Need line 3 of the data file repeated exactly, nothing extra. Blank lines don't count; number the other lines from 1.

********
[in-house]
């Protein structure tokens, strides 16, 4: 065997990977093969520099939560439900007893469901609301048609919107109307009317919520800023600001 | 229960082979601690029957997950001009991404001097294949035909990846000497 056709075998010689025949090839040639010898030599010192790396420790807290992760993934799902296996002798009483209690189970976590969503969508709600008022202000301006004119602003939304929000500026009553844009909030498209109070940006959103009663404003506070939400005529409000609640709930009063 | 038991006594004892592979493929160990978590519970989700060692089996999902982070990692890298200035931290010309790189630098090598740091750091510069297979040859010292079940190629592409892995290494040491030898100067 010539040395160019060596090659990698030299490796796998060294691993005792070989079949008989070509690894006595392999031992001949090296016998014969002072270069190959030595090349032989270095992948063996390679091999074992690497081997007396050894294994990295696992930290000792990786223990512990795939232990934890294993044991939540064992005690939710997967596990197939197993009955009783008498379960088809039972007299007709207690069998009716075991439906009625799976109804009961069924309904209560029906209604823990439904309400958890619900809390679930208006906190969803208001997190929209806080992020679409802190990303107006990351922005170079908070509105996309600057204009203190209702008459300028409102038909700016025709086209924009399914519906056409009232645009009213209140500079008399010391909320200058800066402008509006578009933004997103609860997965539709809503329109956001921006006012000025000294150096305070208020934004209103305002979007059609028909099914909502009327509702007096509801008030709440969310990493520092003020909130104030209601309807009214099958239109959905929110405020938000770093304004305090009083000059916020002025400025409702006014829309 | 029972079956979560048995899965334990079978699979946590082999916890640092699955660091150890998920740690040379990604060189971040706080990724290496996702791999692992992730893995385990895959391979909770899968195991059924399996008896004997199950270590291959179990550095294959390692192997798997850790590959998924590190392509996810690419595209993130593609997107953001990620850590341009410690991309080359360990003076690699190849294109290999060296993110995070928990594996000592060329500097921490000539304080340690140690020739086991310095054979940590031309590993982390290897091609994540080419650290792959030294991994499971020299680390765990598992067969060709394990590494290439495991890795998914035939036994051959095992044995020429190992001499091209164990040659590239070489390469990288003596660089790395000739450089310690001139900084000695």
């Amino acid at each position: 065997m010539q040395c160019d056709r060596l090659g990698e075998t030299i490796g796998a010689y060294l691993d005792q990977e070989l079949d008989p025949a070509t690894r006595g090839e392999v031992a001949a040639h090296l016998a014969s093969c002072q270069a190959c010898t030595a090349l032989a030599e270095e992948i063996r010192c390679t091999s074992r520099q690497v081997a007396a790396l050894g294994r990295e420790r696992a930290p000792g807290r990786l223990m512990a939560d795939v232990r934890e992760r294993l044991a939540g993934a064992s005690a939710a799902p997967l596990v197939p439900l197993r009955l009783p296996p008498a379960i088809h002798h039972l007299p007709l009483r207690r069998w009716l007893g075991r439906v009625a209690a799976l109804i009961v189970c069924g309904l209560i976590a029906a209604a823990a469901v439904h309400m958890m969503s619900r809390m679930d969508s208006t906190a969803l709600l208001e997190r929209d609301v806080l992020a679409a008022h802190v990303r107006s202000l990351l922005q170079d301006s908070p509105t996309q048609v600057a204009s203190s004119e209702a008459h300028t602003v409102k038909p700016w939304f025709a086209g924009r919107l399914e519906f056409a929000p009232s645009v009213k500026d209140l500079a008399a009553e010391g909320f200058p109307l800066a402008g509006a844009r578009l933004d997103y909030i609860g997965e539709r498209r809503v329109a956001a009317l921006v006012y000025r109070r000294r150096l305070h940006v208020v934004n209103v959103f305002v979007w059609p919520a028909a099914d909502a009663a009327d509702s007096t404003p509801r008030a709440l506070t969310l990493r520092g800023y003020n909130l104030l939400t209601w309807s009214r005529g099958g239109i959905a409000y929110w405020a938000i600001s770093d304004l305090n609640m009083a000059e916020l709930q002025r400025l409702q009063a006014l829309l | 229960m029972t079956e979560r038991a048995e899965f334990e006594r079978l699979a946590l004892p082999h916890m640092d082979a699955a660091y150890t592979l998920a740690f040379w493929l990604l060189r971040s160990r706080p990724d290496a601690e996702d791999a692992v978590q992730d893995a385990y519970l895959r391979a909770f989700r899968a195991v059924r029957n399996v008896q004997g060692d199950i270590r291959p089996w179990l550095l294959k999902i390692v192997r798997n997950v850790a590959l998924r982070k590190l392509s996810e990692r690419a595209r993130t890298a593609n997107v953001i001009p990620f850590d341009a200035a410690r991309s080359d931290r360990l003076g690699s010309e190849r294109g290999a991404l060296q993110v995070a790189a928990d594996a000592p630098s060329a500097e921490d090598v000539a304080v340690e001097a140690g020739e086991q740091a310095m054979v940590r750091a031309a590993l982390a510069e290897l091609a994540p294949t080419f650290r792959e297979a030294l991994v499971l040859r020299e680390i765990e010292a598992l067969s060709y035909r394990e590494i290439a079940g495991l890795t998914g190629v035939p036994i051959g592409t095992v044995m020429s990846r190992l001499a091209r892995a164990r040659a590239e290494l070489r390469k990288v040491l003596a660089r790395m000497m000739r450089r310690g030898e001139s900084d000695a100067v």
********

């Amino acid at each position: 065997m010539q040395c160019d056709r060596l090659g990698e075998t030299i490796g796998a010689y060294l691993d005792q990977e070989l079949d008989p025949a070509t690894r006595g090839e392999v031992a001949a040639h090296l016998a014969s093969c002072q270069a190959c010898t030595a090349l032989a030599e270095e992948i063996r010192c390679t091999s074992r520099q690497v081997a007396a790396l050894g294994r990295e420790r696992a930290p000792g807290r990786l223990m512990a939560d795939v232990r934890e992760r294993l044991a939540g993934a064992s005690a939710a799902p997967l596990v197939p439900l197993r009955l009783p296996p008498a379960i088809h002798h039972l007299p007709l009483r207690r069998w009716l007893g075991r439906v009625a209690a799976l109804i009961v189970c069924g309904l209560i976590a029906a209604a823990a469901v439904h309400m958890m969503s619900r809390m679930d969508s208006t906190a969803l709600l208001e997190r929209d609301v806080l992020a679409a008022h802190v990303r107006s202000l990351l922005q170079d301006s908070p509105t996309q048609v600057a204009s203190s004119e209702a008459h300028t602003v409102k038909p700016w939304f025709a086209g924009r919107l399914e519906f056409a929000p009232s645009v009213k500026d209140l500079a008399a009553e010391g909320f200058p109307l800066a402008g509006a844009r578009l933004d997103y909030i609860g997965e539709r498209r809503v329109a956001a009317l921006v006012y000025r109070r000294r150096l305070h940006v208020v934004n209103v959103f305002v979007w059609p919520a028909a099914d909502a009663a009327d509702s007096t404003p509801r008030a709440l506070t969310l990493r520092g800023y003020n909130l104030l939400t209601w309807s009214r005529g099958g239109i959905a409000y929110w405020a938000i600001s770093d304004l305090n609640m009083a000059e916020l709930q002025r400025l409702q009063a006014l829309l | 229960m029972t079956e979560r038991a048995e899965f334990e006594r079978l699979a946590l004892p082999h916890m640092d082979a699955a660091y150890t592979l998920a740690f040379w493929l990604l060189r971040s160990r706080p990724d290496a601690e996702d791999a692992v978590q992730d893995a385990y519970l895959r391979a909770f989700r899968a195991v059924r029957n399996v008896q004997g060692d199950i270590r291959p089996w179990l550095l294959k999902i390692v192997r798997n997950v850790a590959l998924r982070k590190l392509s996810e990692r690419a595209r993130t890298a593609n997107v953001i001009p990620f850590d341009a200035a410690r991309s080359d931290r360990l003076g690699s010309e190849r294109g290999a991404l060296q993110v995070a790189a928990d594996a000592p630098s060329a500097e921490d090598v000539a304080v340690e001097a140690g020739e086991q740091a310095m054979v940590r750091a031309a590993l982390a510069e290897l091609a994540p294949t080419f650290r792959e297979a030294l991994v499971l040859r020299e680390i765990e010292a598992l067969s060709y035909r394990e590494i290439a079940g495991l890795t998914g190629v035939p036994i051959g592409t095992v044995m020429s990846r190992l001499a091209r892995a164990r040659a590239e290494l070489r390469k990288v040491l003596a660089r790395m000497m000739r450089r310690g030898e001139s900084d000695a100067v």